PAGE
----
Faux Feet. Faux Feet, Faux Feet, Faux Feet. This is a band who’s name must be repeated before its class truly begins to sink in, such is the beauty hidden within every possible element. To new listener who may have somehow chanced upon the band on facebook, it must be quite befuddling trying to uncover the air of mystery surrounding the name, but what is really hard to fathom is how the hell Faux Feet aren’t playing sell out gigs at every possible venue.
Opening to a crowd of easily less than twenty, a crime against music was committed in The Sugarmill this four-piece group of the most talented musicians were not put on a pedestal in celebration for the night. Nevertheless, Faux Feet still took the venue by the scruff of the neck, thrashing out their extravagantly mellow yet rocky an electronic mix and grabbing the crowds attention defiantly. With the new E.P from Faux Feet coinciding almost perfectly with the gig, the band were able to showcase, or rather flaunt their newly recorded material; material which is without doubt of the highest standard, as Sian Matthews proves as she lets herself go in the music and lyric of each and every song. On show at The Sugarmill tonight were the songs from the self entitled EP, with Handlebars going down a storm with the gathering crowd, and ending the set on such a powerful song as Sleep Paralysis did nothing but make the next band a little unsure whether they could actually follow Faux Feet. Not a bad feeling to give off for the opening act of the night. Moving on to the next act as quickly as possible (A review of Faux Feet seems oddly disrespectful, in a strange way; it feels a little like an Andrew Lloyd Webber musical being reviewed by Bart Simpson. That’s how good Faux Feet are.)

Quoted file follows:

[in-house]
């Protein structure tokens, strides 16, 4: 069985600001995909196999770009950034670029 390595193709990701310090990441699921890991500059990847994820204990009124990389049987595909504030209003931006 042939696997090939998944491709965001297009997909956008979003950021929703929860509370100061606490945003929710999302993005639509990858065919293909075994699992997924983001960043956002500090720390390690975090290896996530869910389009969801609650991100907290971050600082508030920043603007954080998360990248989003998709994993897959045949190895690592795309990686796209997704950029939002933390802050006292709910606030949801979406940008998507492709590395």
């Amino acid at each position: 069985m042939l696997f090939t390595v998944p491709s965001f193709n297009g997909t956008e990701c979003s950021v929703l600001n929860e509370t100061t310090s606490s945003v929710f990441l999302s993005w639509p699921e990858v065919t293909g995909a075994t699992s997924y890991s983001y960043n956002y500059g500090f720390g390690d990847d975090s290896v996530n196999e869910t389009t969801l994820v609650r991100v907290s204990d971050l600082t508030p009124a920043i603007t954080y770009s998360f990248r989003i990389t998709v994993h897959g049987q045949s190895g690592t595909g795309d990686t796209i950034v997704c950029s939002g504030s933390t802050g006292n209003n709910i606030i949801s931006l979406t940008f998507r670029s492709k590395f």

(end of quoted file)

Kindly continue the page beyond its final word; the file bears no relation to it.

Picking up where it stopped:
Rough Twist, hailing from nearby Macclesfield, have a heavy rock set which is fused with two harmonising saxophones. It is easy to think that sounds a little daunting, heavy rock and sax? No no don’t talk crazy, I hear you say. But it works, and it works very well for sure, apart from the unfortunate occasions when the music actually drowned out the sound of the saxophones. Singer Dewi Chappell is enigmatic on stage and the band as a unit work well together and clearly enjoy playing music as much as the crowd enjoy hearing it.
A Plastic Rose, of Belfast seem to have what it takes to go the distance in the music industry. On stage they have a confident swagger, but not like the one we’re all thinking about, yet more like a band who are passionate in what they do an a humble confidence in their ability to perform. Their sound is a clever, cunning style of rock with a hint of romance scattered about each song to leave you wondering why they are not already in your music collection.
Headliners Gravities seem effortless in their set. They take to the stage, and with a cheeky, “you’re going to enjoy this” smirk on his face. And the crowd seem to sense it, too. They are now well gathered at The Sugarmill, not a sell out gig but still a very respectable crowd for a Thursday night gig especially. Gravities are, to look at, a difficult band to work out as fair as their image goes. Ben Forrester, lead guitarist, is, just by his image, the new Slash, and his guitar play backs that up whole heartedly, with his ease of licks and sense of true enjoyment at being on the stage and performing to a crowd which includes friend and big fan Dave Leese of Sworn To Oath. Adam Lowell could easily fit right in with a commercial indie band, but his style on the stage and his natural grace as a performer well and truly rip that formula to pieces. He plays with a pure passion in his eyes, you can feel him letting out his heart and soul in the set, belting out could-be classics such as Pyramids and current single In Darkness There Is Light to a standard which should warrant the band keys to the music scene of Stoke-on-Trent. 2012 has so far been an outstanding year for local music, and Gravities could well end the year on a massive high if this gig has been anything to go by.
Find Faux Feet @ http://www.facebook.com/faux.feet